My husband believes there is a raccoon living in our attic. With this in mind, he went upstairs with a ladder and baby-gated the rest of us downstairs. I grumbled about being stuck with both kids at this particularly hyperactive moment in the day (from about 3pm on it becomes chaos in our house, especially on days like today when we haven’t gotten out much) and he said, “Do you want to go in the attic? You can go in the attic.” With that self-sacrificial tone of voice, you know, that says quit whining and I’m the one doing the dirty work.
I said, “Yes! I’ll go in the attic!” To which he replied, “No, no, no, no, no,” and escaped as fast as he could, given he was carrying a giant ladder.
Now, maybe I’ve seen too many comedies. Maybe my respect for/fear of local wildlife is a little lacking. I don’t want to get rabies or touch raccoon poop or have a twenty-pound rat launch itself at my face. I’m not Will Ferrell, I’m not Chevy Chase. Such mayhem would not cue a laugh track, I know. But still, the idea of crawling around the attic with a flashlight, looking for a raccoon and its pile of treasures (when I think about raccoons, which is probably more than is normal, I always envision them hording piles of candy wrappers and costume jewelry, going over each item with their adorable little claws) seemed a lot better than staying inside. Because, well, my kids are inside. Clearly, my husband felt the same way. Perhaps he invented the racoon as an excuse to get away for a while–a theory compounded by the fact that he found no raccoon, nor evidence of one.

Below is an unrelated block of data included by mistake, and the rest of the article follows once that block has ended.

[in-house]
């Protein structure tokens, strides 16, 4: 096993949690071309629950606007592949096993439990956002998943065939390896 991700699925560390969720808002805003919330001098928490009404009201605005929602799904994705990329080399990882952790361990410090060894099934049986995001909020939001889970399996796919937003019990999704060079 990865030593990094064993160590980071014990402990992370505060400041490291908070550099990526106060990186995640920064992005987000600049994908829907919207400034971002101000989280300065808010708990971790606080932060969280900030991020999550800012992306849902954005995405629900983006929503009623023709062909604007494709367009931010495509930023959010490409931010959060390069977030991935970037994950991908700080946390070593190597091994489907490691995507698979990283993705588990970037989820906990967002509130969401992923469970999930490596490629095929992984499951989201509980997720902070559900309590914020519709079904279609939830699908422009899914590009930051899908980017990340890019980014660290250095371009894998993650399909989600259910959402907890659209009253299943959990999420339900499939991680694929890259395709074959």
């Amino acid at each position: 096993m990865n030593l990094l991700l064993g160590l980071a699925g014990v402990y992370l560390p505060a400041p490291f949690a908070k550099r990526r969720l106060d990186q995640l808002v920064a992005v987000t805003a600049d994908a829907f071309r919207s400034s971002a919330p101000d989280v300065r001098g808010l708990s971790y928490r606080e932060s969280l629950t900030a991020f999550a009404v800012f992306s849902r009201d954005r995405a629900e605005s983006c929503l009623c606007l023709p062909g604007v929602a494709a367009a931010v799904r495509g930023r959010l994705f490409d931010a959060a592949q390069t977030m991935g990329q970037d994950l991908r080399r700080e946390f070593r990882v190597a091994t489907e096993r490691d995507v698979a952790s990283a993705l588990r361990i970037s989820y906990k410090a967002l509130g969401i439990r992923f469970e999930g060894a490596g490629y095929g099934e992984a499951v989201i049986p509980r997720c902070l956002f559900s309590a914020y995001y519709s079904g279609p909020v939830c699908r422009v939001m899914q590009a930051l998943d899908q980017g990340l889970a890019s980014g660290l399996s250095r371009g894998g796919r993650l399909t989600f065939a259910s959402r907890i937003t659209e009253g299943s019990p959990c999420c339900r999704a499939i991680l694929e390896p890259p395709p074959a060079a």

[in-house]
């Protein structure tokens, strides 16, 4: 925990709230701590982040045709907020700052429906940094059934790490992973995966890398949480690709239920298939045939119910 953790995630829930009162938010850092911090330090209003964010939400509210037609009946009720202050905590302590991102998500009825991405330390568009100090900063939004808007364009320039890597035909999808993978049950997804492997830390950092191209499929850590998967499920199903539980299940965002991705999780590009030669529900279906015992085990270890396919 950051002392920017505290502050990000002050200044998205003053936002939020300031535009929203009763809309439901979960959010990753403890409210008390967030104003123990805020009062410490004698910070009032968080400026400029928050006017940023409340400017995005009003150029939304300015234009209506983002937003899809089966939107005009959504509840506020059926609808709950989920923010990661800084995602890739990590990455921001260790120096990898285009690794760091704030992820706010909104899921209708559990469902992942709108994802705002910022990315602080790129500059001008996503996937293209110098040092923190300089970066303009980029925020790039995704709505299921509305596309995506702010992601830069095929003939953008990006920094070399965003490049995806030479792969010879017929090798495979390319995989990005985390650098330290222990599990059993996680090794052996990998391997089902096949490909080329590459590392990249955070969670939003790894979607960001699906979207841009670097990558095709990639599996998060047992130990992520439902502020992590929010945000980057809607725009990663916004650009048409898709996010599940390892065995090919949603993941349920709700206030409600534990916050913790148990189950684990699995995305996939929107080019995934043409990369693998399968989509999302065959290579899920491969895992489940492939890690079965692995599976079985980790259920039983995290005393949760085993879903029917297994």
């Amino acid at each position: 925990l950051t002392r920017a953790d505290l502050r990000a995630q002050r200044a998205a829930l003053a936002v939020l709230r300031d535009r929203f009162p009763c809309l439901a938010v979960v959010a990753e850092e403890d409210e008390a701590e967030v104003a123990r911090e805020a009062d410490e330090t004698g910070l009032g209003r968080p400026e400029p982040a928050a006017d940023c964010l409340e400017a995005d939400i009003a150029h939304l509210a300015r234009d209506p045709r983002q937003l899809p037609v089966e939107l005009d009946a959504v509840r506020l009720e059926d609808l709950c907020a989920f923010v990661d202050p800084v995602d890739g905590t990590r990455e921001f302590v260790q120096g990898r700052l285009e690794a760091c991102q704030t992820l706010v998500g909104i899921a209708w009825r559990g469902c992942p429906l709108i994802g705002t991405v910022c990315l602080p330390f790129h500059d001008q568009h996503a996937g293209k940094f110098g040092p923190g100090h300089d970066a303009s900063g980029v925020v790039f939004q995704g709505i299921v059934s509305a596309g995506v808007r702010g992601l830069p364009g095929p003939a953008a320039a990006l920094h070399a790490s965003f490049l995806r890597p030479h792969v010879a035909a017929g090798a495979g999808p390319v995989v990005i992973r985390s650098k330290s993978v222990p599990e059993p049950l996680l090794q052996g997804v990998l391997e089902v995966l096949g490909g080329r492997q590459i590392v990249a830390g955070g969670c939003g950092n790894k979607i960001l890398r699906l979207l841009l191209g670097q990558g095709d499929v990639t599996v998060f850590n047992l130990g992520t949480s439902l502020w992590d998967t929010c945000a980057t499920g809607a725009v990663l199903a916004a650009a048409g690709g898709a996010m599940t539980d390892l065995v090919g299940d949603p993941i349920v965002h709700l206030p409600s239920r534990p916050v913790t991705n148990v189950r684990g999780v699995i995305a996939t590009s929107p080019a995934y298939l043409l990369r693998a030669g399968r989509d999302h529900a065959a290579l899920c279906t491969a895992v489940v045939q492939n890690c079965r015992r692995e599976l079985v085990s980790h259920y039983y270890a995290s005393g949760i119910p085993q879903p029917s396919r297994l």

He put the ladder away and said he had to go collect eggs (we have six chickens–have I mentioned that?) but I had my shoes on and was out the door before he could finish the sentence.
There were no eggs. I’m pretty sure squirrels are stealing them. There’s a squirrel-sized hole in our fencing that I keep telling the man to patch but he never gets around to it and then insists the chickens just aren’t producing. Anyhow, my egg hunt was pretty anticlimactic, but I stayed with those chickens for as long as I could. I gave them some scratch, said hello, tried to remember their names. At some point I named them all after old Hollywood actresses–the barred rock is Betty Grable, I know, because that’s your classic farmyard chicken and Betty was your classic American girl; the one with fluffy white feathers on her feet is Zsa Zsa–but I couldn’t bring them all to mind. (Our first flock was brutally killed but not eaten by some local dog and I haven’t been able to be quite so close to these new girls, lest they meet a similar fate.) But then, after three minutes or so, I was just standing there in the cold. So I had to go inside.
Now, this might seem a little unfeeling of me. (Unless you’re a mom. If you’re a mom you probably get it. Or a dad. Or anyone who’s spent more than an hour with an overtired, maniacal one-year-old who refuses to nap and her crazy, cabin-fevered brother.) But in my defense, I spend almost every waking hour with these freakin’ kids, and some of those waking hours happen in the middle of the night when my son randomly decides it’s morning at one a.m. or my daughter has molars coming in (two just popped through–ouch for everyone). We all need breaks now and again. More than that. We need them frequently. Frequent, regular breaks. OSHA should be on our side, but as unpaid workers of dubious employ, they don’t seem to give a mouse’s tushie about us. So we have to collect eggs. Or, when our husbands say they’re going to get the mail, we have to put our shoes on as fast as we can and skip all the way to the mailbox. My mailbox is at least a tenth of a mile away, so that might as well be a Jamaican holiday–even if it is only thirty-something degrees.